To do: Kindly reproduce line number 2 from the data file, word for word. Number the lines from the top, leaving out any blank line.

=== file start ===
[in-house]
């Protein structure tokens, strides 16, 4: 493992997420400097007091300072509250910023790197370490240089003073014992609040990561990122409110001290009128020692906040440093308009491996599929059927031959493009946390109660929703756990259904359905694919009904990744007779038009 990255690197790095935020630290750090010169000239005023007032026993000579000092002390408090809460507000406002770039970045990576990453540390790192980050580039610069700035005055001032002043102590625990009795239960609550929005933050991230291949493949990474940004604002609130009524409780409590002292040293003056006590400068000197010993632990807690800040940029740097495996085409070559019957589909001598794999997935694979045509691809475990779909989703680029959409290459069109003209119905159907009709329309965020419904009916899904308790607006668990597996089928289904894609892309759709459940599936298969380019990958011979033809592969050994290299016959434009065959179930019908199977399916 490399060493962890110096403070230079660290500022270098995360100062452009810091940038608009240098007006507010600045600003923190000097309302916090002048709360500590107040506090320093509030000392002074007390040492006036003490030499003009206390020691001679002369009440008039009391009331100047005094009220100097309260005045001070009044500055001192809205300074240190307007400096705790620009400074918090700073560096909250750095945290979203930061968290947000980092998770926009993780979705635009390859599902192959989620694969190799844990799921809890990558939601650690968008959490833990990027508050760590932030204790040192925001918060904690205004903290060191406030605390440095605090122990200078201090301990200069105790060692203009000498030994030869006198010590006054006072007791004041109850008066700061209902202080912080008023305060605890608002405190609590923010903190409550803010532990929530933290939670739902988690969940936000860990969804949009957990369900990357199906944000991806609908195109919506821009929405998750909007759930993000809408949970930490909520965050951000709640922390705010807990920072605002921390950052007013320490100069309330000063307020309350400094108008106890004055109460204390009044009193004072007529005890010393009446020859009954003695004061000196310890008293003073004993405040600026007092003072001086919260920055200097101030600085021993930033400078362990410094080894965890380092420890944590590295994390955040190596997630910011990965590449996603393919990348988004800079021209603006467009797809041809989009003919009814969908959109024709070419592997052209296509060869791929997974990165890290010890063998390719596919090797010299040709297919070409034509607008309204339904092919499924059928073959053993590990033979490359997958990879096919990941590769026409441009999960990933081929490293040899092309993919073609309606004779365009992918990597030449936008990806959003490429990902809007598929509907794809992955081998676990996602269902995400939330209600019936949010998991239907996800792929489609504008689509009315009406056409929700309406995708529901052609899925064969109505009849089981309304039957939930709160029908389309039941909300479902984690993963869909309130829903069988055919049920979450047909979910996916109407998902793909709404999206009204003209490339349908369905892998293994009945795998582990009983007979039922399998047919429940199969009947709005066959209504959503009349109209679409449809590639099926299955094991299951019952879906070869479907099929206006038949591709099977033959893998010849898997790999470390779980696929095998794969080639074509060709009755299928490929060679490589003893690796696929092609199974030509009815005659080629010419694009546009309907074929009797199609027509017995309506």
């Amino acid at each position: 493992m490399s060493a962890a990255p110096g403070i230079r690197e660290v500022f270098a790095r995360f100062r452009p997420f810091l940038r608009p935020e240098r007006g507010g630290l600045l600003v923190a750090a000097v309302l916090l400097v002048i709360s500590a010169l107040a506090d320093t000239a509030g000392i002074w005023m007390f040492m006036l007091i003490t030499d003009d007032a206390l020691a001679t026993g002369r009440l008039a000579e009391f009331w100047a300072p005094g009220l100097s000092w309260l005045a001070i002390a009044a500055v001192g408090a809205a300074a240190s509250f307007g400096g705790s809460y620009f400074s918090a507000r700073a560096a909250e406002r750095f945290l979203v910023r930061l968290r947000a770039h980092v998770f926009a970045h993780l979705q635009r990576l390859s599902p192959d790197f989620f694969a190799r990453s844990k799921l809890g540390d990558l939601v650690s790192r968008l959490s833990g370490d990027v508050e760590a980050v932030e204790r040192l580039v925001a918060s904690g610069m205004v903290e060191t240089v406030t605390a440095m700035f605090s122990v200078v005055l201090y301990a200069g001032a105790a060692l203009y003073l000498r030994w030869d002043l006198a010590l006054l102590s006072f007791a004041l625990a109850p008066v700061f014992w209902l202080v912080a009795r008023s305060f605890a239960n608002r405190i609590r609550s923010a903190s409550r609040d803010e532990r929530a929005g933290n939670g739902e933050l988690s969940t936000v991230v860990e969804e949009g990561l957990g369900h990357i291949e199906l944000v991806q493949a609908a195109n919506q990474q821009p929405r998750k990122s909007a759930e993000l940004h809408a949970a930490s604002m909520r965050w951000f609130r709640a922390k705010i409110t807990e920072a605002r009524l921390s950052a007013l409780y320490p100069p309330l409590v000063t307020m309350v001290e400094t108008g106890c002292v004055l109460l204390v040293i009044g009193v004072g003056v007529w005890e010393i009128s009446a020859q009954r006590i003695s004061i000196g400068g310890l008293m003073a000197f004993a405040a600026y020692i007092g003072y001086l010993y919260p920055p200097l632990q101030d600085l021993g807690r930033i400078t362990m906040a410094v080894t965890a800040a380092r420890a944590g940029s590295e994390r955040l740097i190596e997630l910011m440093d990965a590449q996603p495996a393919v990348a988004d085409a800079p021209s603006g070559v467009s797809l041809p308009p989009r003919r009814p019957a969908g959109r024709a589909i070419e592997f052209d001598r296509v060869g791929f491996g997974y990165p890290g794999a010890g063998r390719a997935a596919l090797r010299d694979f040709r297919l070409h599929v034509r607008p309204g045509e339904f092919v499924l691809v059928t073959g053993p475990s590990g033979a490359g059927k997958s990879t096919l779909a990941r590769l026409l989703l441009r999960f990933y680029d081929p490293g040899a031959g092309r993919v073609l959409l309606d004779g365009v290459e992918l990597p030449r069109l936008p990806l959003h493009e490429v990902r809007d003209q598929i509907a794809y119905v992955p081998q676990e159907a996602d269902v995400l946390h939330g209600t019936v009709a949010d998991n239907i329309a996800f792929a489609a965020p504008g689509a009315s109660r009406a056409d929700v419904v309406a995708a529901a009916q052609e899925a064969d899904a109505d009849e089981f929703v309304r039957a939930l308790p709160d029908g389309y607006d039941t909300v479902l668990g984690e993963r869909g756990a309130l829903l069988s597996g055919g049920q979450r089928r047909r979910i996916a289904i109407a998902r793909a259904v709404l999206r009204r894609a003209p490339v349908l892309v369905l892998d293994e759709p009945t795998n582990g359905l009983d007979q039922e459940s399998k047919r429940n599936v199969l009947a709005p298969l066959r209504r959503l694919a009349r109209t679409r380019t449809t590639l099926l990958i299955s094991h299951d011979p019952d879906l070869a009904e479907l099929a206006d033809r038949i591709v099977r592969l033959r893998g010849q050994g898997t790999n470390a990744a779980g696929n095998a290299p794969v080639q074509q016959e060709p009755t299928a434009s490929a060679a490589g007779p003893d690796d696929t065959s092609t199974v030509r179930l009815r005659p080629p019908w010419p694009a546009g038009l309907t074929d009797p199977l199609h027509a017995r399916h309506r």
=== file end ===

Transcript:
């Protein structure tokens, strides 16, 4: 493992997420400097007091300072509250910023790197370490240089003073014992609040990561990122409110001290009128020692906040440093308009491996599929059927031959493009946390109660929703756990259904359905694919009904990744007779038009 990255690197790095935020630290750090010169000239005023007032026993000579000092002390408090809460507000406002770039970045990576990453540390790192980050580039610069700035005055001032002043102590625990009795239960609550929005933050991230291949493949990474940004604002609130009524409780409590002292040293003056006590400068000197010993632990807690800040940029740097495996085409070559019957589909001598794999997935694979045509691809475990779909989703680029959409290459069109003209119905159907009709329309965020419904009916899904308790607006668990597996089928289904894609892309759709459940599936298969380019990958011979033809592969050994290299016959434009065959179930019908199977399916 490399060493962890110096403070230079660290500022270098995360100062452009810091940038608009240098007006507010600045600003923190000097309302916090002048709360500590107040506090320093509030000392002074007390040492006036003490030499003009206390020691001679002369009440008039009391009331100047005094009220100097309260005045001070009044500055001192809205300074240190307007400096705790620009400074918090700073560096909250750095945290979203930061968290947000980092998770926009993780979705635009390859599902192959989620694969190799844990799921809890990558939601650690968008959490833990990027508050760590932030204790040192925001918060904690205004903290060191406030605390440095605090122990200078201090301990200069105790060692203009000498030994030869006198010590006054006072007791004041109850008066700061209902202080912080008023305060605890608002405190609590923010903190409550803010532990929530933290939670739902988690969940936000860990969804949009957990369900990357199906944000991806609908195109919506821009929405998750909007759930993000809408949970930490909520965050951000709640922390705010807990920072605002921390950052007013320490100069309330000063307020309350400094108008106890004055109460204390009044009193004072007529005890010393009446020859009954003695004061000196310890008293003073004993405040600026007092003072001086919260920055200097101030600085021993930033400078362990410094080894965890380092420890944590590295994390955040190596997630910011990965590449996603393919990348988004800079021209603006467009797809041809989009003919009814969908959109024709070419592997052209296509060869791929997974990165890290010890063998390719596919090797010299040709297919070409034509607008309204339904092919499924059928073959053993590990033979490359997958990879096919990941590769026409441009999960990933081929490293040899092309993919073609309606004779365009992918990597030449936008990806959003490429990902809007598929509907794809992955081998676990996602269902995400939330209600019936949010998991239907996800792929489609504008689509009315009406056409929700309406995708529901052609899925064969109505009849089981309304039957939930709160029908389309039941909300479902984690993963869909309130829903069988055919049920979450047909979910996916109407998902793909709404999206009204003209490339349908369905892998293994009945795998582990009983007979039922399998047919429940199969009947709005066959209504959503009349109209679409449809590639099926299955094991299951019952879906070869479907099929206006038949591709099977033959893998010849898997790999470390779980696929095998794969080639074509060709009755299928490929060679490589003893690796696929092609199974030509009815005659080629010419694009546009309907074929009797199609027509017995309506």